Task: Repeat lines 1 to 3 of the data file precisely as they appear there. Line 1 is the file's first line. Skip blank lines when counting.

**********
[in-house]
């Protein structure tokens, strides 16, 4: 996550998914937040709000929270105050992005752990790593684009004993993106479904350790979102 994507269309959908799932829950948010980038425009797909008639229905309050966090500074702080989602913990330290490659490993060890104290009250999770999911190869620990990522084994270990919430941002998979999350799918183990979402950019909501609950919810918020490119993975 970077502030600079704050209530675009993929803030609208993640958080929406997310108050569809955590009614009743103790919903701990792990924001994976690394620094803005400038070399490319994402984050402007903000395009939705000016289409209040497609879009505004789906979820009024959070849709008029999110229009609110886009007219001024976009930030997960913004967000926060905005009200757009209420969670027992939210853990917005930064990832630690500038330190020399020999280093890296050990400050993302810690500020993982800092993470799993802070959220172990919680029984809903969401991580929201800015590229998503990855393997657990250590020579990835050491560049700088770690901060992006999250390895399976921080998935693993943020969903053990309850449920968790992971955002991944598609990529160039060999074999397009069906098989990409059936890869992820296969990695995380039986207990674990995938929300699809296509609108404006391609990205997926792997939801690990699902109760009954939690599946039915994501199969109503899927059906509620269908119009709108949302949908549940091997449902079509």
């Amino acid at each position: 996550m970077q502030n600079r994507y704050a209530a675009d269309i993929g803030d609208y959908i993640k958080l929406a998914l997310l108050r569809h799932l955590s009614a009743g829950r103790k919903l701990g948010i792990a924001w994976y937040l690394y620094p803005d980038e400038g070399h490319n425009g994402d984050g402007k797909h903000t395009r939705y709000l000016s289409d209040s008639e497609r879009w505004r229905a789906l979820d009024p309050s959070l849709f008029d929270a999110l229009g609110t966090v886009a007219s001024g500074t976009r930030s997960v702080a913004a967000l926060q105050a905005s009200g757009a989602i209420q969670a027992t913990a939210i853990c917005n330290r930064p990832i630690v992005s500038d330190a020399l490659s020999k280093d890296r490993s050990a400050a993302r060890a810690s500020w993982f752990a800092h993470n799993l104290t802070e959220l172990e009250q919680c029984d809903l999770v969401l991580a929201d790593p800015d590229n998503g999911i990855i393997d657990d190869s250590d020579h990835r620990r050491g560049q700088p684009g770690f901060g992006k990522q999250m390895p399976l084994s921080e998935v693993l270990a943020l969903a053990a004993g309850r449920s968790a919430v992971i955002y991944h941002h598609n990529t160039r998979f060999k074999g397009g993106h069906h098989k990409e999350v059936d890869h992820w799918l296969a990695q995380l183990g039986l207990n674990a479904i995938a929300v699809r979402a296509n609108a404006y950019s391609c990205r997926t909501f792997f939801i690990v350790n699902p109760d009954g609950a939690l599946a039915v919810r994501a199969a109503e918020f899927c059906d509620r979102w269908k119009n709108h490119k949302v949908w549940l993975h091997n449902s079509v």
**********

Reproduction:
[in-house]
């Protein structure tokens, strides 16, 4: 996550998914937040709000929270105050992005752990790593684009004993993106479904350790979102 994507269309959908799932829950948010980038425009797909008639229905309050966090500074702080989602913990330290490659490993060890104290009250999770999911190869620990990522084994270990919430941002998979999350799918183990979402950019909501609950919810918020490119993975 970077502030600079704050209530675009993929803030609208993640958080929406997310108050569809955590009614009743103790919903701990792990924001994976690394620094803005400038070399490319994402984050402007903000395009939705000016289409209040497609879009505004789906979820009024959070849709008029999110229009609110886009007219001024976009930030997960913004967000926060905005009200757009209420969670027992939210853990917005930064990832630690500038330190020399020999280093890296050990400050993302810690500020993982800092993470799993802070959220172990919680029984809903969401991580929201800015590229998503990855393997657990250590020579990835050491560049700088770690901060992006999250390895399976921080998935693993943020969903053990309850449920968790992971955002991944598609990529160039060999074999397009069906098989990409059936890869992820296969990695995380039986207990674990995938929300699809296509609108404006391609990205997926792997939801690990699902109760009954939690599946039915994501199969109503899927059906509620269908119009709108949302949908549940091997449902079509």
């Amino acid at each position: 996550m970077q502030n600079r994507y704050a209530a675009d269309i993929g803030d609208y959908i993640k958080l929406a998914l997310l108050r569809h799932l955590s009614a009743g829950r103790k919903l701990g948010i792990a924001w994976y937040l690394y620094p803005d980038e400038g070399h490319n425009g994402d984050g402007k797909h903000t395009r939705y709000l000016s289409d209040s008639e497609r879009w505004r229905a789906l979820d009024p309050s959070l849709f008029d929270a999110l229009g609110t966090v886009a007219s001024g500074t976009r930030s997960v702080a913004a967000l926060q105050a905005s009200g757009a989602i209420q969670a027992t913990a939210i853990c917005n330290r930064p990832i630690v992005s500038d330190a020399l490659s020999k280093d890296r490993s050990a400050a993302r060890a810690s500020w993982f752990a800092h993470n799993l104290t802070e959220l172990e009250q919680c029984d809903l999770v969401l991580a929201d790593p800015d590229n998503g999911i990855i393997d657990d190869s250590d020579h990835r620990r050491g560049q700088p684009g770690f901060g992006k990522q999250m390895p399976l084994s921080e998935v693993l270990a943020l969903a053990a004993g309850r449920s968790a919430v992971i955002y991944h941002h598609n990529t160039r998979f060999k074999g397009g993106h069906h098989k990409e999350v059936d890869h992820w799918l296969a990695q995380l183990g039986l207990n674990a479904i995938a929300v699809r979402a296509n609108a404006y950019s391609c990205r997926t909501f792997f939801i690990v350790n699902p109760d009954g609950a939690l599946a039915v919810r994501a199969a109503e918020f899927c059906d509620r979102w269908k119009n709108h490119k949302v949908w549940l993975h091997n449902s079509v």